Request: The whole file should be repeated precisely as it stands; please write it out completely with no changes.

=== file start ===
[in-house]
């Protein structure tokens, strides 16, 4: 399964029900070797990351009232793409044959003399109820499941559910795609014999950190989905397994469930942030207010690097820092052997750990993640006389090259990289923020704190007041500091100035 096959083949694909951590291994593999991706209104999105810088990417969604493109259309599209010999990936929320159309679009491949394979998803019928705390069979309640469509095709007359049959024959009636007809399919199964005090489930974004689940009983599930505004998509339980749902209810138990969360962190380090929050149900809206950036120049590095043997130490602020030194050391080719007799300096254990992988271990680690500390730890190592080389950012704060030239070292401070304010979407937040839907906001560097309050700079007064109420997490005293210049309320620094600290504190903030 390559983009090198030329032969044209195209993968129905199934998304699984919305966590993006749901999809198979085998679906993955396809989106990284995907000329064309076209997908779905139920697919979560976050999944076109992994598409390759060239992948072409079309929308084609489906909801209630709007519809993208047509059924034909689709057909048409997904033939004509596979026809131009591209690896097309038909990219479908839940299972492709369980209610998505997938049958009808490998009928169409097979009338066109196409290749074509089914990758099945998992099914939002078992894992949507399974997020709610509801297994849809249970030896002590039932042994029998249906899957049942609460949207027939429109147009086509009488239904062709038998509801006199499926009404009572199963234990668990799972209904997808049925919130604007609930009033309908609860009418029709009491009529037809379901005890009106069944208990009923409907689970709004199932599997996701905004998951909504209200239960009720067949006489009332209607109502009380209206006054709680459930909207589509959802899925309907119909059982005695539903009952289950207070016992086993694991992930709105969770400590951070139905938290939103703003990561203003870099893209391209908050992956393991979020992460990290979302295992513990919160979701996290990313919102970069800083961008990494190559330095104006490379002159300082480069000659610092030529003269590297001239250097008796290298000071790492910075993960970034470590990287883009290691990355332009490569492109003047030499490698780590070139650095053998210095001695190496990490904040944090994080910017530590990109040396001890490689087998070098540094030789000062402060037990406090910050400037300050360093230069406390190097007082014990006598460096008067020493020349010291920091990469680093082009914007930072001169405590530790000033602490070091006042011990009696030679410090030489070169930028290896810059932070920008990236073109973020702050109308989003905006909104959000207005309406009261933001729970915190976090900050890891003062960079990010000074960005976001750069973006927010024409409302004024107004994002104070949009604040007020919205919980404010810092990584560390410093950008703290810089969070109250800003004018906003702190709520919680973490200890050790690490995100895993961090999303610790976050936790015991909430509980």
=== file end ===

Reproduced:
[in-house]
């Protein structure tokens, strides 16, 4: 399964029900070797990351009232793409044959003399109820499941559910795609014999950190989905397994469930942030207010690097820092052997750990993640006389090259990289923020704190007041500091100035 096959083949694909951590291994593999991706209104999105810088990417969604493109259309599209010999990936929320159309679009491949394979998803019928705390069979309640469509095709007359049959024959009636007809399919199964005090489930974004689940009983599930505004998509339980749902209810138990969360962190380090929050149900809206950036120049590095043997130490602020030194050391080719007799300096254990992988271990680690500390730890190592080389950012704060030239070292401070304010979407937040839907906001560097309050700079007064109420997490005293210049309320620094600290504190903030 390559983009090198030329032969044209195209993968129905199934998304699984919305966590993006749901999809198979085998679906993955396809989106990284995907000329064309076209997908779905139920697919979560976050999944076109992994598409390759060239992948072409079309929308084609489906909801209630709007519809993208047509059924034909689709057909048409997904033939004509596979026809131009591209690896097309038909990219479908839940299972492709369980209610998505997938049958009808490998009928169409097979009338066109196409290749074509089914990758099945998992099914939002078992894992949507399974997020709610509801297994849809249970030896002590039932042994029998249906899957049942609460949207027939429109147009086509009488239904062709038998509801006199499926009404009572199963234990668990799972209904997808049925919130604007609930009033309908609860009418029709009491009529037809379901005890009106069944208990009923409907689970709004199932599997996701905004998951909504209200239960009720067949006489009332209607109502009380209206006054709680459930909207589509959802899925309907119909059982005695539903009952289950207070016992086993694991992930709105969770400590951070139905938290939103703003990561203003870099893209391209908050992956393991979020992460990290979302295992513990919160979701996290990313919102970069800083961008990494190559330095104006490379002159300082480069000659610092030529003269590297001239250097008796290298000071790492910075993960970034470590990287883009290691990355332009490569492109003047030499490698780590070139650095053998210095001695190496990490904040944090994080910017530590990109040396001890490689087998070098540094030789000062402060037990406090910050400037300050360093230069406390190097007082014990006598460096008067020493020349010291920091990469680093082009914007930072001169405590530790000033602490070091006042011990009696030679410090030489070169930028290896810059932070920008990236073109973020702050109308989003905006909104959000207005309406009261933001729970915190976090900050890891003062960079990010000074960005976001750069973006927010024409409302004024107004994002104070949009604040007020919205919980404010810092990584560390410093950008703290810089969070109250800003004018906003702190709520919680973490200890050790690490995100895993961090999303610790976050936790015991909430509980």